Limits...
Development and organization of the larval nervous system in Phoronopsis harmeri: new insights into phoronid phylogeny.

Temereva EN, Tsitrin EB - Front. Zool. (2014)

Bottom Line: Phoronid larvae demonstrate some "deuterostome-like" features, which are, in fact, have to be ancestral bilaterian characters.Our new results and previous data indicate that phoronids have retained some plesiomorphic features, which were inherited from the last common ancestor of all Bilateria.It follows that phoronids should be extracted from the Trochozoan (=Spiralia) clade and placed at the base of the Lophotrochozoan stem.

View Article: PubMed Central - HTML - PubMed

Affiliation: Department of Invertebrate Zoology, Biological faculty, Moscow State University, Moscow 119992, Russia. temereva@mail.ru.

ABSTRACT

Background: The organization and development of the nervous system has traditionally been used as an important character for establishing the relationships among large groups of animals. According to this criterion, phoronids were initially regarded as deuterostomian but have more recently been regarded as protostomian. The resolving of this conflict requires detailed information from poorly investigated members of phoronids, such as Phoronopsis harmeri.

Results: The serotonin-like immunoreactive part of the P. harmeri nervous system changes during larval development. These changes mostly concern the nervous system of the hood and correlate with the appearance of the median and two marginal neurite bundles, the frontal organ, and the sensory field. The apical organ has bilateral symmetry. The tentacular neurite bundle passes under the tentacles, contains several types of perikarya, and gives rise to intertentacular bundles, which branch in the tentacle base and penetrate into adjacent tentacles by two lateroabfrontal bundles. There are two groups of dorsolateral perikarya, which exhibit serotonin-like immunoreactivity, contact the tentacular neurite bundle, and are located near the youngest tentacles. Larvae have a minor nerve ring, which originates from the posterior marginal neurite bundle of the hood, passes above the tentacle base, and gives rise to the mediofrontal neurite bundle in each tentacle. Paired laterofrontal neurite bundles of tentacles form a continuous nerve tract that conducts to the postoral ciliated band.

Discussion: The organization of the nervous system differs among the planktotrophic larvae of phoronid species. These differences may correlate with differences in phoronid biology. Data concerning the innervation of tentacles in different phoronid larvae are conflicting and require careful reinvestigation. The overall organization of the nervous system in phoronid larvae has more in common with the deuterostomian than with the protostomian nervous system. Phoronid larvae demonstrate some "deuterostome-like" features, which are, in fact, have to be ancestral bilaterian characters. Our new results and previous data indicate that phoronids have retained some plesiomorphic features, which were inherited from the last common ancestor of all Bilateria. It follows that phoronids should be extracted from the Trochozoan (=Spiralia) clade and placed at the base of the Lophotrochozoan stem.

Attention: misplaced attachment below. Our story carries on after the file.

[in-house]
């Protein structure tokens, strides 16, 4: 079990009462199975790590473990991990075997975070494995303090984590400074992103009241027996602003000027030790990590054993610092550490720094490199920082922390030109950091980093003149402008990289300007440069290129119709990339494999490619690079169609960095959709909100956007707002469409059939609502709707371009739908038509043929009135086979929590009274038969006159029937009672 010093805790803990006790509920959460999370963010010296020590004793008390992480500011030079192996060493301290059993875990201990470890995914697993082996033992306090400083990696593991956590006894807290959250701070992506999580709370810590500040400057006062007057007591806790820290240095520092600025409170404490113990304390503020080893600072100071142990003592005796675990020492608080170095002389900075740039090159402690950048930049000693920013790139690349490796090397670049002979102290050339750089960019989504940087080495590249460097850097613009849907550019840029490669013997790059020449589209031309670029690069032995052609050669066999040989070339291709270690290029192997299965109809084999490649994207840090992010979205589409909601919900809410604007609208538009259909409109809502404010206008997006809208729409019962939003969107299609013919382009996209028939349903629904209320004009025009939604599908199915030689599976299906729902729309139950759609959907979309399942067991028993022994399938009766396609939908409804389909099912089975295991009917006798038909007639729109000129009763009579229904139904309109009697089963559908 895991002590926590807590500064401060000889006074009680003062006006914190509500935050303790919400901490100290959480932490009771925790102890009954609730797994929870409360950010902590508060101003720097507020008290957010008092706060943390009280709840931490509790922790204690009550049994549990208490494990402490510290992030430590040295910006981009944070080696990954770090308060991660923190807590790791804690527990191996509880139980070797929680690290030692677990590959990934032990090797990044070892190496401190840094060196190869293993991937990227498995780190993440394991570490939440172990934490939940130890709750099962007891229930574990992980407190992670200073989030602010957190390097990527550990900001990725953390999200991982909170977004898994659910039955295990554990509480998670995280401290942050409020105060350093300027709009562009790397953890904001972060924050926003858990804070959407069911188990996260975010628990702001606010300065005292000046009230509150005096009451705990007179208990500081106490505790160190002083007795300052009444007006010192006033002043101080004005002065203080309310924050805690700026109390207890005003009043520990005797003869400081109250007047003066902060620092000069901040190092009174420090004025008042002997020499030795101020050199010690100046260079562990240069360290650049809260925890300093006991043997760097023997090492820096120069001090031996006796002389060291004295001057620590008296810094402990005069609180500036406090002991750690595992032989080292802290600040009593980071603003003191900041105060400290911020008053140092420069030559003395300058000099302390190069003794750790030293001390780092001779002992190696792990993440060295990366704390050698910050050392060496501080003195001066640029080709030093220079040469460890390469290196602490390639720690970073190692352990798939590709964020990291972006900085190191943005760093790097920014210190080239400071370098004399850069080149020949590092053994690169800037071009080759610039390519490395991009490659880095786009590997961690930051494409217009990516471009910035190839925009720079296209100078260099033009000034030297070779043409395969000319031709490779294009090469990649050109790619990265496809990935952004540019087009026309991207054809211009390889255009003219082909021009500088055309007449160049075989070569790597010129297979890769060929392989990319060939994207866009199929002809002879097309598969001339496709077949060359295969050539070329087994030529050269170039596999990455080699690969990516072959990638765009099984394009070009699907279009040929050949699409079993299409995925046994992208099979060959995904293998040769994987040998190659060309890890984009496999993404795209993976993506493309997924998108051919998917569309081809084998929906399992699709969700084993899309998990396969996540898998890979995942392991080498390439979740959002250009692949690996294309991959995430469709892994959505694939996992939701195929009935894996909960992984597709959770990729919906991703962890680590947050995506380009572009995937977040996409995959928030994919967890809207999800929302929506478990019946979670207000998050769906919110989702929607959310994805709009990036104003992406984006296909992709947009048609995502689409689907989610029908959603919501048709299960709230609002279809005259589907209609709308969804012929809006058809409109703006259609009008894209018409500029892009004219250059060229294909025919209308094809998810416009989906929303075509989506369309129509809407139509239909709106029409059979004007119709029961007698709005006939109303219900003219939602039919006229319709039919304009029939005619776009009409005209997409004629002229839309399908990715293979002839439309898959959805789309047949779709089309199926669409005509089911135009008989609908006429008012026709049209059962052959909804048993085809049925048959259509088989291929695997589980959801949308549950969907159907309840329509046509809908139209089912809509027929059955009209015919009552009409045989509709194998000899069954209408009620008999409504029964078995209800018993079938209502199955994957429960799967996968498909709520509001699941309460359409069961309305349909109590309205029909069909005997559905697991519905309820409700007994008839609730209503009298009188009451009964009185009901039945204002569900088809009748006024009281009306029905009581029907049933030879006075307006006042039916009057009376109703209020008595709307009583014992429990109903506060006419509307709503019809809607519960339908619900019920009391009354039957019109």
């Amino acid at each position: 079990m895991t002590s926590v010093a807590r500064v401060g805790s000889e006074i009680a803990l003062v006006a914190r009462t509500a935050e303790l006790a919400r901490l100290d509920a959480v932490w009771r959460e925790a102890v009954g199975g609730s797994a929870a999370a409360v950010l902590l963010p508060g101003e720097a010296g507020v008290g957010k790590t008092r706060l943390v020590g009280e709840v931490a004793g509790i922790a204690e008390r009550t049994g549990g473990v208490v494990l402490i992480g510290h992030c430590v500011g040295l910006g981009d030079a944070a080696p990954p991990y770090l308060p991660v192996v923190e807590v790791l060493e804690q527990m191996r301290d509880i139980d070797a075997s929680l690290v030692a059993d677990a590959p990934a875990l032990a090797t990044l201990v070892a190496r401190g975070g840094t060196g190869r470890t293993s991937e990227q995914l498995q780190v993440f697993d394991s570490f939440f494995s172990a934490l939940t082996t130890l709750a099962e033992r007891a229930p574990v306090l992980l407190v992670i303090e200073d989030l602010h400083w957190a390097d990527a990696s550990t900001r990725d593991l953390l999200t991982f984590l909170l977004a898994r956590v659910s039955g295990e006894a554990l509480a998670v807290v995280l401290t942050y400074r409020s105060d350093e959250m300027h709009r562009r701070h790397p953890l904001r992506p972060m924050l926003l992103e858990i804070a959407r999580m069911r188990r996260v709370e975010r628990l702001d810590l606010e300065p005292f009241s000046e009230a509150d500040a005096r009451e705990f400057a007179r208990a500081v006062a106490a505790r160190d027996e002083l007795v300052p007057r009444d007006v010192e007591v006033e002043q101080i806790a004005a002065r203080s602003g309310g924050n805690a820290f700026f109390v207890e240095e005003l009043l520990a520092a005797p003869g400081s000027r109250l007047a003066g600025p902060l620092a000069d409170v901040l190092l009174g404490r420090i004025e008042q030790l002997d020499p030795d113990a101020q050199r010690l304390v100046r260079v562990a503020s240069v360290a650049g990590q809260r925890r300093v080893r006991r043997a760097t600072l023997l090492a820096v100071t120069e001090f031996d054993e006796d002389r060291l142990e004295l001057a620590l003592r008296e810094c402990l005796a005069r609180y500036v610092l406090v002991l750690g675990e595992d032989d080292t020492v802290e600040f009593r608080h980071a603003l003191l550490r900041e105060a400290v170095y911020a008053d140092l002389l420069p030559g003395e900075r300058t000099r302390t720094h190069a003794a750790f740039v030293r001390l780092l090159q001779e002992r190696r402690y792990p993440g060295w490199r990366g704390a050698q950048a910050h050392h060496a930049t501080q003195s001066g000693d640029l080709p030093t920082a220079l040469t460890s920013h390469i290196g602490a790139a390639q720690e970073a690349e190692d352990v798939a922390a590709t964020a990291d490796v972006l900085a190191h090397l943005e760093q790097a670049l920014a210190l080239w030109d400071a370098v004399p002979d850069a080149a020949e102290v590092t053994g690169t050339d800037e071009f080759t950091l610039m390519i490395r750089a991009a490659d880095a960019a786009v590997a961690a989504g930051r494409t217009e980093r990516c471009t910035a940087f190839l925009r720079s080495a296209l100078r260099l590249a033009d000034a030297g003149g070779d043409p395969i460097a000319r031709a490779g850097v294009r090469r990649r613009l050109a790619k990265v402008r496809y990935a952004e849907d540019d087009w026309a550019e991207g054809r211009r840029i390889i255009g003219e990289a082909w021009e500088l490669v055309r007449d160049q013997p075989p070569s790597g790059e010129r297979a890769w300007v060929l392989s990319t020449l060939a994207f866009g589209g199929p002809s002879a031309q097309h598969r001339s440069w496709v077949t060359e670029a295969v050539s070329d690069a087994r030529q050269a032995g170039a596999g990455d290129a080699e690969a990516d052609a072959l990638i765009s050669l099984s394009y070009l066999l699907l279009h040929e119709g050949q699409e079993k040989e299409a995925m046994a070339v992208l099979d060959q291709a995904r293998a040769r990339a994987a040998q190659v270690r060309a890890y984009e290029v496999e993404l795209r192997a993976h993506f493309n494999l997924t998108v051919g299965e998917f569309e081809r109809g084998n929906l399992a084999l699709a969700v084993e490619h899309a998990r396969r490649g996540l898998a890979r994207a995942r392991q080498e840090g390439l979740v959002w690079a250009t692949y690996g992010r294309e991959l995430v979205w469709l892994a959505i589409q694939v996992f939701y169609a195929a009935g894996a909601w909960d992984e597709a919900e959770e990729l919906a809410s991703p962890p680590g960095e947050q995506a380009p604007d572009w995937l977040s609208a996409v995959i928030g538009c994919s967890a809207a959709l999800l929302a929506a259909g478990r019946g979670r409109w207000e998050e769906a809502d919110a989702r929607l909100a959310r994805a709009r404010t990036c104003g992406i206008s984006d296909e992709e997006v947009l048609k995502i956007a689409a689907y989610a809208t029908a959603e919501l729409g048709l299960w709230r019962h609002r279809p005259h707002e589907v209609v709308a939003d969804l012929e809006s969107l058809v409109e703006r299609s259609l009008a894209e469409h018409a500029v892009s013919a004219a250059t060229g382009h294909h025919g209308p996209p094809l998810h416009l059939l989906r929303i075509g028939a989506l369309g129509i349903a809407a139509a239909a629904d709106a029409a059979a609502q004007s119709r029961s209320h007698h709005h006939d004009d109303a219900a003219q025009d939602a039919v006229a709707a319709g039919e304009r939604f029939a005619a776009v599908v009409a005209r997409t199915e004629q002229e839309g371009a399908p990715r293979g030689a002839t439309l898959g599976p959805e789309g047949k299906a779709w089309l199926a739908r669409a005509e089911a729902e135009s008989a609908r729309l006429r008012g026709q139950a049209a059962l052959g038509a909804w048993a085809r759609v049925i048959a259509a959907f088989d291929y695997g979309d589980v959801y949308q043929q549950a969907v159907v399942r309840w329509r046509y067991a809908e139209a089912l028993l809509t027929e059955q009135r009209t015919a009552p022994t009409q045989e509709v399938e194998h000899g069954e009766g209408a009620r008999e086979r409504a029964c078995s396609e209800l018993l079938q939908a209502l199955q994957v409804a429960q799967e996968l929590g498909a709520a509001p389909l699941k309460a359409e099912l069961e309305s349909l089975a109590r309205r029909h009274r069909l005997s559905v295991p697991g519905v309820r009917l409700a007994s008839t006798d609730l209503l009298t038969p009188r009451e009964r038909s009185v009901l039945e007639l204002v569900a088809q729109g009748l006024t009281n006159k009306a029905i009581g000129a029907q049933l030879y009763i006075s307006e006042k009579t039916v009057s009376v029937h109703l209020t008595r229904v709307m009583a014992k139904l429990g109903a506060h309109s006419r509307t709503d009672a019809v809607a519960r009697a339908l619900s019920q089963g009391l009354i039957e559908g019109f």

No MeSH data available.


Related in: MedlinePlus

Ultrastructure of the main tentacular neurite bundle in competent larvae of Phoronopsis harmeri. Thin cross sections. (A) A panorama of the two dorsolateral groups of perikarya (indicated by boxes), which are located near the youngest tentacles. The dorsal side of the larva is at the top. (B) Ultrastructure of a portion of the dorsolateral group of perikarya, which includes sensory (blue) and nonsensory (pink) cells. (C) One of the sensory cells (blue), which are scattered along the tentacular neurite bundle. (D) Details of the organization of the nonsensory perikaryon, which is located between neurites of the main tentacular neurite bundle on the lateral side of the larva. (E) Two large nonsensory prikarya associated with the tentacular neurite bundle. The synaptic contacts are indicated by arrowheads. Abbreviations: bb – basal body; bc – blastocoel; bl – basal lamina; G – Golgi apparatus; mc – muscle cell; mi – microvilli; n – nucleus; nf – nerve fibers; p – perikaryon; sr - striated rootlet.
© Copyright Policy - open-access
Related In: Results  -  Collection

License 1 - License 2
getmorefigures.php?uid=PMC3924620&req=5